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Bringing Out the Bully Pulpit On Health Care

President Barack Obama is trying to seize back control of the health care narrative. AP Photo/Alex Brandon

The news today that President Obama will hold a prime-time press conference Wednesday came just minutes after he finished an impromptu address on health care -- the two latest pieces of evidence that the White House will lean heavily on the chief executive's personal popularity and magnetism to get a health care bill to his desk.

The White House, which contains any number of politically minded operatives, knows full well that the best way they can convince wavering members of the House and Senate to line up behind the health-care reform push is to take full advantage of the bully pulpit afforded to Obama.

No politician can match the news coverage that any president can command -- particularly one as popular as Obama -- with a series of well-orchestrated media appearances on a given topic.

Many smart observers of the Senate argue that the cable news coverage of the health care debate has been overly negative. Nevertheless, it is clear that the White House believed that it needed to seize back control of the health-care narrative -- particularly after the testimony of Congressional Budget Office Director Douglas Elmendorf drew wall-to-wall coverage yesterday. Elmendorf suggested the legislation would reduce costs by a significant amount but not enough to keep the national debt from continuing to rise.

Obama said this afternoon that much progress has already been made and action must be taken now, and that message is likely to frame much of the coverage heading into a weekend where health care will be the topic du jour on all of the Sunday talk shows.

"I realize that the last few miles of any race are the hardest to run, but I have to say, now is not the time to slow down, and now is certainly not the time to lose heart," Obama said today. "Make no mistake if we step back from this challenge -- at this moment -- we are consigning our children to a future of skyrocketing premiums and crushing deficits. There's no argument about that."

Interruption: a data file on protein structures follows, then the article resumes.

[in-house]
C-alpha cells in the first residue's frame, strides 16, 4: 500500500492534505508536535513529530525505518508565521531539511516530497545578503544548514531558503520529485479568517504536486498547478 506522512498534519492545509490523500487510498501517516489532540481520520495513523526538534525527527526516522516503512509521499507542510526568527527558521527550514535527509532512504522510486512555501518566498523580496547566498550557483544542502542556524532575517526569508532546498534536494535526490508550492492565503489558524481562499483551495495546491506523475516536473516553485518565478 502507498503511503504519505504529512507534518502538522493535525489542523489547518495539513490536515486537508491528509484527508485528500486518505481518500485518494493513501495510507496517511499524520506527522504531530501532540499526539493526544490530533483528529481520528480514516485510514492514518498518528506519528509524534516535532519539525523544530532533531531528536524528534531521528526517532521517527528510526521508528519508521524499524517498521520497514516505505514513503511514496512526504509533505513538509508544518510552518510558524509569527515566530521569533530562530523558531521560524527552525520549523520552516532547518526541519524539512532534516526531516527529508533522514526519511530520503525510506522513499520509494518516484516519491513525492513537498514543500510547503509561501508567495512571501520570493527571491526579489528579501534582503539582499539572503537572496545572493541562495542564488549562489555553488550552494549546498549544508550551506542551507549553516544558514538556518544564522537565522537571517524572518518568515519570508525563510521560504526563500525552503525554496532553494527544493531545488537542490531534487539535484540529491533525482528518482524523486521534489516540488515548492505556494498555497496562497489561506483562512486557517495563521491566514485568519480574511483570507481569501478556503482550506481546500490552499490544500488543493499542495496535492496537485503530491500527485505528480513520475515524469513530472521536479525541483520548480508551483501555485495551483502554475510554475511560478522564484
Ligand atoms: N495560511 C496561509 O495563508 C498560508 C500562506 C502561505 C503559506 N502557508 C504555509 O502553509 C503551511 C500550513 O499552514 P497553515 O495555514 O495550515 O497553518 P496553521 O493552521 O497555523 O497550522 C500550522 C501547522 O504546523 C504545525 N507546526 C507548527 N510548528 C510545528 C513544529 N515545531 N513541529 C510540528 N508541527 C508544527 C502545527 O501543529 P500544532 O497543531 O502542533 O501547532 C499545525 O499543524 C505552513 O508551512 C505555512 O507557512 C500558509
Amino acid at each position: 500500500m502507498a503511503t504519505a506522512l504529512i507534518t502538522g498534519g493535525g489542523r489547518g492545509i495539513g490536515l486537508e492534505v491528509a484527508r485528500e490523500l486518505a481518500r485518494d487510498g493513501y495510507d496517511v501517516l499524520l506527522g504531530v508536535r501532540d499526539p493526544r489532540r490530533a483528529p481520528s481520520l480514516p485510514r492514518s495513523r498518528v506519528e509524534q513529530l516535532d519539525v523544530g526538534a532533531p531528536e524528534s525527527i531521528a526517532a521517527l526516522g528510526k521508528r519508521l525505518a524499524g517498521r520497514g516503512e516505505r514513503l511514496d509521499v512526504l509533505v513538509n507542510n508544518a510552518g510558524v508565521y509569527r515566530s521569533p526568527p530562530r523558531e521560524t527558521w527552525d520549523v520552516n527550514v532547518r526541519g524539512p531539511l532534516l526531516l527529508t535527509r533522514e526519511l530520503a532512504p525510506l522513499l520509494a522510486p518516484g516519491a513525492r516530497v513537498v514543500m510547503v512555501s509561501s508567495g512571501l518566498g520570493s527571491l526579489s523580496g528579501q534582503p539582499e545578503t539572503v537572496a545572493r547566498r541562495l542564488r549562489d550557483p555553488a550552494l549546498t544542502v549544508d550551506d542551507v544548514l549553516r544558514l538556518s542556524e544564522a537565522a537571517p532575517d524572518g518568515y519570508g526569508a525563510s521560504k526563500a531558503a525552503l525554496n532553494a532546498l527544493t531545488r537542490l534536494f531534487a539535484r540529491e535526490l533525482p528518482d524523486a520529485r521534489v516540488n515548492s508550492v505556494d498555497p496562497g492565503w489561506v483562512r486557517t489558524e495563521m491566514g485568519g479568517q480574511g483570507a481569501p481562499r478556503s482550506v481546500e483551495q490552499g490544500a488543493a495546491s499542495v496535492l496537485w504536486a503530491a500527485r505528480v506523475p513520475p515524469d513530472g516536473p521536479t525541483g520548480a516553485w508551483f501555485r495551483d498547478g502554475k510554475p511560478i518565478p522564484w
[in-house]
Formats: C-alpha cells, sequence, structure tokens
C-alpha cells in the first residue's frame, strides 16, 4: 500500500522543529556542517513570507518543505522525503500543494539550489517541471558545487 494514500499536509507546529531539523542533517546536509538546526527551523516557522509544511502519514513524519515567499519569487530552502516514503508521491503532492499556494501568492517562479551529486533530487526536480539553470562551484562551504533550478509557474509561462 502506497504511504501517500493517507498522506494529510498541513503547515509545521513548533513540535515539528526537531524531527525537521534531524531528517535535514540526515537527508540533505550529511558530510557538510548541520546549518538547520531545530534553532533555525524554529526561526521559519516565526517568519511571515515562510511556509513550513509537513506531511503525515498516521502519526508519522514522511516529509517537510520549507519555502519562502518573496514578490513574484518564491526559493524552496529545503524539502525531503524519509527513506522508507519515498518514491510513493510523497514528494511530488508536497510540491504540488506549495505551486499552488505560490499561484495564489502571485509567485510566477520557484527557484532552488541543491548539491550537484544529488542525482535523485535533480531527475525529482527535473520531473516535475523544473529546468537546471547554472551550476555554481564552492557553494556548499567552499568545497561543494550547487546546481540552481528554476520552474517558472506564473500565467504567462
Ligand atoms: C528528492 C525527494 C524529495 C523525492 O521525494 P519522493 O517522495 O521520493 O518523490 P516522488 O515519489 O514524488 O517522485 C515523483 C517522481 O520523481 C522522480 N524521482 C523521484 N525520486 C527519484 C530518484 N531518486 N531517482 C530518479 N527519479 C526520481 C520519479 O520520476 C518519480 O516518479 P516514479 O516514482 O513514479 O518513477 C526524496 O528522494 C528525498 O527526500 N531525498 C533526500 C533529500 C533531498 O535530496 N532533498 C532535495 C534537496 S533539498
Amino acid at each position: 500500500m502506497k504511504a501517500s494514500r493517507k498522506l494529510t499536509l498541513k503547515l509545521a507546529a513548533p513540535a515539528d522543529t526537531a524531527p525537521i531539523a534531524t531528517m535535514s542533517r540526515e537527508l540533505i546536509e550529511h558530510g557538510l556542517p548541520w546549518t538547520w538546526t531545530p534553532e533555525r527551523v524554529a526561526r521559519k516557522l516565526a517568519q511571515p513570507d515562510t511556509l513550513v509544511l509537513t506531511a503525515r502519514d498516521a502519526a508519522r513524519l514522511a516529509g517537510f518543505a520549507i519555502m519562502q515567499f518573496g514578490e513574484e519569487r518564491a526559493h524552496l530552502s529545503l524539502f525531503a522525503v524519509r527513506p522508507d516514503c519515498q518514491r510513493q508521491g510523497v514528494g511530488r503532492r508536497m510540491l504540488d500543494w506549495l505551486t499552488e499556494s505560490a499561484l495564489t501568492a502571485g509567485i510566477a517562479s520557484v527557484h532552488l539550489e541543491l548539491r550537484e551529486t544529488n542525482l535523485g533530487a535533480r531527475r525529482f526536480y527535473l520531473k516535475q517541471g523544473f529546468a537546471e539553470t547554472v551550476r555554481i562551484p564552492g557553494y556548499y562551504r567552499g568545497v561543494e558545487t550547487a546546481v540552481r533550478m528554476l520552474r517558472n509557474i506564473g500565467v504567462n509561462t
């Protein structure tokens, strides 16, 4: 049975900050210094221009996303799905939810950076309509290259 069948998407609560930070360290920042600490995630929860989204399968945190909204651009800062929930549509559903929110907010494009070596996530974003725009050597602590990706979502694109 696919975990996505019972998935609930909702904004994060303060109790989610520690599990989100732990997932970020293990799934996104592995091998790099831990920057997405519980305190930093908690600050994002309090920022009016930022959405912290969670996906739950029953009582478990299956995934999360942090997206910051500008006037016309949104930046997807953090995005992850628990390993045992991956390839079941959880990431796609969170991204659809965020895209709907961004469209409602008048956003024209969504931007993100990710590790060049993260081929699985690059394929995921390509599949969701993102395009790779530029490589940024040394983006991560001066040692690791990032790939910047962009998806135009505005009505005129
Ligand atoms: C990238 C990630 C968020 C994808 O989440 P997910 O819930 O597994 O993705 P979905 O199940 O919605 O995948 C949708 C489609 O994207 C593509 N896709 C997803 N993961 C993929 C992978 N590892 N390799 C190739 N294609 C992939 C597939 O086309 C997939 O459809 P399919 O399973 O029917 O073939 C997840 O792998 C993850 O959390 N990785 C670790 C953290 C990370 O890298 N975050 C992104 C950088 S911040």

Expect more of that sort of messaging coming from White House surrogates on the Sunday shows -- Health and Human Services Secretary Kathleen Sebelius on "Meet the Press", for example -- and for Obama to echo the "progress/urgency" message in his opening remarks Wednesday night.

That will mark the fourth prime-time press conference Obama has given since taking office. (The dates of the pressers are February 9, March 24 and April 29.) Obama also gave a daytime presser on June 23 in the White House Briefing Room.

By Chris Cillizza  |  July 17, 2009; 5:32 PM ET
Categories:  White House  
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Next: Remembering Walter Cronkite


The way it looks now, Obama is blowing health care. He should have picked Hillary as Health and Human Services. Make Medicare for all and stop reinventing the wheel. It wil take the greed out of medicine and make the US in sync with the rest of the world-civilized.

Posted by: crrobin | July 19, 2009 7:08 PM | Report abuse

The U.S. pays substantially more for substantially worse outcomes than other industrialized nations. Reform isn't about soaking the rich. It's about getting better outcomes for our dollar. Only an ideologue or someone who personally profits from current inefficiencies could argue with that goal. Apparently, a lot of people fall under one of those two headings.

Posted by: nodebris | July 19, 2009 3:21 PM | Report abuse

Sorry mark but we are going to have to leave it at agreeing to disagree on supply-demand equillibria. I've been hearing this all my life but it appears to me that it's failing. I only see it working on the smallest scales, like a farmer's market or the bizarre practice among the Vietnamese of putting all the stores in direct competition on the same block.